She insists that Sylvia and her boyfriend sit with them, but Sylvia in turn insists that they must sit with their other friends. So happens that other friends Vincent and Nala are saving them seats at a table that hosts none other than Monica Warren, a woman Sylvia hasn’t seen since she was last employed by her. (And before Monica got married and had a baby.) Much better to sit with them than deal with Judith and the man calling himself her boyfriend.
In truth, Judith only cares about ogling Joseph, a man she has heard a lot about. She deduces that Sylvia has bagged herself a veritable hottie, but still not as hot as her Miguel. But Judith always prefers her men to be bigger than life whenever possible.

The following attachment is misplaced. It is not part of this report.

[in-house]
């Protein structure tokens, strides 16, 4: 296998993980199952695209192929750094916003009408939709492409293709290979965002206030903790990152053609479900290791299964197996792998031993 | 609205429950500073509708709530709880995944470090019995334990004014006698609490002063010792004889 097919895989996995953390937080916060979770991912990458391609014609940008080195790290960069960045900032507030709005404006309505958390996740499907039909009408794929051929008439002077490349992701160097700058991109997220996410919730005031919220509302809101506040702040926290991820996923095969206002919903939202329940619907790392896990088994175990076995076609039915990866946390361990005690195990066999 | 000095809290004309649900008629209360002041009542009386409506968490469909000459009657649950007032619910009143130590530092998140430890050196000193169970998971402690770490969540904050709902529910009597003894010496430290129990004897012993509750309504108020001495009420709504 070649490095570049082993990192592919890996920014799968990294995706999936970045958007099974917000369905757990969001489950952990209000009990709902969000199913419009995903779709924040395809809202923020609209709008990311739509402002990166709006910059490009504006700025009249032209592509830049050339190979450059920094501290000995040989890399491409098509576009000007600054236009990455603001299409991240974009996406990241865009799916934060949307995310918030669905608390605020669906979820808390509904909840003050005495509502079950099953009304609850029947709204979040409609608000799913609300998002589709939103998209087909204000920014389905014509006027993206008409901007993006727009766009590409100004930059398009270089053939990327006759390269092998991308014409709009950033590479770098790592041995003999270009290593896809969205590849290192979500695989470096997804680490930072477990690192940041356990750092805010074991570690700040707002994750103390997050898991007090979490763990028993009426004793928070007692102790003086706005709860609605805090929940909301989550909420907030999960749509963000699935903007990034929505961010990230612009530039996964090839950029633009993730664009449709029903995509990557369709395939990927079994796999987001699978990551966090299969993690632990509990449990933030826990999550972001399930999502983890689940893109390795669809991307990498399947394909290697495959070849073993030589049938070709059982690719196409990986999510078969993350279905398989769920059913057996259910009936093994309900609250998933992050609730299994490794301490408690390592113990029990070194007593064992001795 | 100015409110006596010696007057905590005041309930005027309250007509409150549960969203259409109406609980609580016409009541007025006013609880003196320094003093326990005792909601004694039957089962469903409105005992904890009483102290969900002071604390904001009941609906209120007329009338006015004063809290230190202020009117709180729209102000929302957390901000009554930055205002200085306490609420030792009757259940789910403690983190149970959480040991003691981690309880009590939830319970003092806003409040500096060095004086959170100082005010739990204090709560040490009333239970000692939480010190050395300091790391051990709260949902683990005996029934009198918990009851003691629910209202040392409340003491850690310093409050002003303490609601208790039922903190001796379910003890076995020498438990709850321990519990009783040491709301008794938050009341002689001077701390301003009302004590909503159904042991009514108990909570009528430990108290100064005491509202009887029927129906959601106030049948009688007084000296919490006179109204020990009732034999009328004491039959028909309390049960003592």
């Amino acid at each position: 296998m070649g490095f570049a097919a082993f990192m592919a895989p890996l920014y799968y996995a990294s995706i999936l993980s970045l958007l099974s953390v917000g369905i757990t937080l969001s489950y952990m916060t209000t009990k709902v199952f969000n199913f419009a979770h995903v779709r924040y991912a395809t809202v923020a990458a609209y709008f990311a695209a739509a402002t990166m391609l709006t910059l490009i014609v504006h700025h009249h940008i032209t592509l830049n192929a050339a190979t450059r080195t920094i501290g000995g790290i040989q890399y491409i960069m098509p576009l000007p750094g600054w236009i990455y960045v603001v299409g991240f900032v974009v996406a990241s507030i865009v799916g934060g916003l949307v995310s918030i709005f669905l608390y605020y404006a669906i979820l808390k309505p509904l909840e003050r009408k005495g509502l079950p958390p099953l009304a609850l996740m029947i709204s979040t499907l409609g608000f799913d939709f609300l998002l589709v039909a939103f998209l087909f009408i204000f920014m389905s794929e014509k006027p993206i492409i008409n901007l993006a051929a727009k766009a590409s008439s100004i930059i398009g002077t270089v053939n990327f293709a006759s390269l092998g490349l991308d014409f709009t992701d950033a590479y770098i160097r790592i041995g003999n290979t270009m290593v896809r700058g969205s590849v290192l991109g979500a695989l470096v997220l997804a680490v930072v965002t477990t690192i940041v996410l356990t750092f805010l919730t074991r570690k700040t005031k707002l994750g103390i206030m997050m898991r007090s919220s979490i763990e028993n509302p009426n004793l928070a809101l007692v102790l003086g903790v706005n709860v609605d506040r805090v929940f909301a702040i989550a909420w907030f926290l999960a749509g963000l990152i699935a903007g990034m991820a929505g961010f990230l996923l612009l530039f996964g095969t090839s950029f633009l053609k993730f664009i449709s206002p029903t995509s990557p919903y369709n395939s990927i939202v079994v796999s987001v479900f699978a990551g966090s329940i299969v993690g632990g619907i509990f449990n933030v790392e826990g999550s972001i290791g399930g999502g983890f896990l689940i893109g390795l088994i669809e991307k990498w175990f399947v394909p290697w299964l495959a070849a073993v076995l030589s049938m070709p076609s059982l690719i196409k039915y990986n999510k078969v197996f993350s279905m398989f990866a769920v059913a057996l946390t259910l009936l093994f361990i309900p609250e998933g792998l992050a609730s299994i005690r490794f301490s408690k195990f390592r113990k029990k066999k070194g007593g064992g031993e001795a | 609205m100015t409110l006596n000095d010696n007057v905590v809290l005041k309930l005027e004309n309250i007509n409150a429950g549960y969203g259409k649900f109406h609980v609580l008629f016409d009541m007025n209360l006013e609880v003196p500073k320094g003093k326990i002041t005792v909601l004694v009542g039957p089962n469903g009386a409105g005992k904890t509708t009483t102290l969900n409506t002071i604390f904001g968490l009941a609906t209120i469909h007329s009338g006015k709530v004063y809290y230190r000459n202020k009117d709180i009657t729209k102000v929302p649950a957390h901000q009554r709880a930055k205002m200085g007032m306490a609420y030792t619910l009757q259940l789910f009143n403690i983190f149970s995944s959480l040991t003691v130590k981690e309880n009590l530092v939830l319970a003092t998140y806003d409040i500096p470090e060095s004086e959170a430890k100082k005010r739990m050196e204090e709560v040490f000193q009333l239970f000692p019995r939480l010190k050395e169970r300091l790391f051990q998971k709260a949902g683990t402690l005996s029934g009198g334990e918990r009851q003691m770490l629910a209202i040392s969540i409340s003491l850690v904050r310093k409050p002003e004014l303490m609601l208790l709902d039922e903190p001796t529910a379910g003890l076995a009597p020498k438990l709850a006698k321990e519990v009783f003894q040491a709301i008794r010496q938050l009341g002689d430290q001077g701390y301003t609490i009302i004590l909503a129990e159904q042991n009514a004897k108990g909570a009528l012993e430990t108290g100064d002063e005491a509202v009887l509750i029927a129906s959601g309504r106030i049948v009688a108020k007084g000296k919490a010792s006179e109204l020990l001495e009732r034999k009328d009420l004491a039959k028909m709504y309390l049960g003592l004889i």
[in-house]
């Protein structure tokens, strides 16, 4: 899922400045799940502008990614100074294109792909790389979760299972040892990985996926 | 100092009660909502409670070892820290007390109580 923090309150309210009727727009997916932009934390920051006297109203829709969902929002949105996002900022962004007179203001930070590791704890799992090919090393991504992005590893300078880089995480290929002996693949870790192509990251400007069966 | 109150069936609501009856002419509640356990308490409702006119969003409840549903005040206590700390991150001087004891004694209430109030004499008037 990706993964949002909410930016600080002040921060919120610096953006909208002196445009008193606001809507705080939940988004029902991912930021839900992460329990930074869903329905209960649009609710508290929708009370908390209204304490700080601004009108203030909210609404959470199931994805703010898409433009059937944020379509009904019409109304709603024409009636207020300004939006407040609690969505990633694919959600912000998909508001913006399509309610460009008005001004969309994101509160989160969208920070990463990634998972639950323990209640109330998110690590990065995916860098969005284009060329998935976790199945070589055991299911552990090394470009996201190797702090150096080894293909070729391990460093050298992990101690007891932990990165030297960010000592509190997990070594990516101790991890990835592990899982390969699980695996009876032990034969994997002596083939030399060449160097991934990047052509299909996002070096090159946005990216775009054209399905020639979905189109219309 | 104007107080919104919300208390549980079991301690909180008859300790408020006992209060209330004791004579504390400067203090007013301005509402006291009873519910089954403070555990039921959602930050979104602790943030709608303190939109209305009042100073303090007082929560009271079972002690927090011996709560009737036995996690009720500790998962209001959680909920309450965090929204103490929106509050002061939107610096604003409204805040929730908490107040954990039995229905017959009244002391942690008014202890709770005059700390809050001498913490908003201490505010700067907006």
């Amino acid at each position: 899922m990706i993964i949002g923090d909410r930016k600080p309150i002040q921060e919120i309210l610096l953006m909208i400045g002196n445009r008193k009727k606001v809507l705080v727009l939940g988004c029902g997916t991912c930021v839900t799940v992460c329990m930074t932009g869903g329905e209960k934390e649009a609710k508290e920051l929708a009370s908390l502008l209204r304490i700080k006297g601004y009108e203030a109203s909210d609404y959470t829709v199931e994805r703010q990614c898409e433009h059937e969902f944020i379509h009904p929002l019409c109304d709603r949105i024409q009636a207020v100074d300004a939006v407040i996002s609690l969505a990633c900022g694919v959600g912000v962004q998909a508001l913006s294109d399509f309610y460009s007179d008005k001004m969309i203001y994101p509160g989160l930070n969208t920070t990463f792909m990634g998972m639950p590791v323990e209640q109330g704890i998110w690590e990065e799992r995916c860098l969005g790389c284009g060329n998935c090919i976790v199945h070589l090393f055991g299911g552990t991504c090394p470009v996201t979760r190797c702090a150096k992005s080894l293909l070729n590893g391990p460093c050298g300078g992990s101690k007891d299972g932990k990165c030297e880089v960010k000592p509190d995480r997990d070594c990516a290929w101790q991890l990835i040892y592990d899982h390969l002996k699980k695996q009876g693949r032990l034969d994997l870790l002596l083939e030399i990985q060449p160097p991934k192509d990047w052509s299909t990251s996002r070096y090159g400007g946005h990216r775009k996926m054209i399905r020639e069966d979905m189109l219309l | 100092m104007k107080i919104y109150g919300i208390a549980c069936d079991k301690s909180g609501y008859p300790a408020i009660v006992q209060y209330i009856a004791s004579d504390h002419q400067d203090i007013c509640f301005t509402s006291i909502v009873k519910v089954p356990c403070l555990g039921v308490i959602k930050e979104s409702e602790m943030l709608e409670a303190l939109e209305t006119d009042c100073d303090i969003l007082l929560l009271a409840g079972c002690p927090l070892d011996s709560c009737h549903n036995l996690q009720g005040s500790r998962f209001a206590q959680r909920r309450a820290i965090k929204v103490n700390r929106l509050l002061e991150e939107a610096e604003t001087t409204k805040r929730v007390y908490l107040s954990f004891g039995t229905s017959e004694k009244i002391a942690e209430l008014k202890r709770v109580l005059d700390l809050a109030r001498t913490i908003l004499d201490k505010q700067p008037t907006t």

“Any sign of Cassandra yet?” Sylvia mutters so only Judith can hear her. “I’m dying.”
“No. Nobody’s seen her, but we all know she’s coming. Fashionably late.”
“Really?” Seth says. “You two haven’t seen each other in over a year, and that’s all you can talk about?”
“Don’t mind him.” Judith pats him on the head and encourages him to have more bubbly champagne. “He’s bitter because he might be a baby-daddy.”
“And how do you feel about that?”
“What’s it to me?” Judith shrugs. “Not like I’m raising the kid. Can you imagine? Me with a kid?”
“Don’t put that out into the universe, please.”
Sylvia takes her boyfriend’s hand and pushes through the surge of bespoke tuxedos and designer winter dresses. Perfume she hasn’t had to inhale for months acts as a cloud welcoming her home to a world she has long thought left behind. It is also a world that the likes of Nala Nazarov will never get used to, let alone fit in with, and that always makes Sylvia’s day. (What? The two will have a friendly rivalry for the rest of their lives, and this is their playing field.)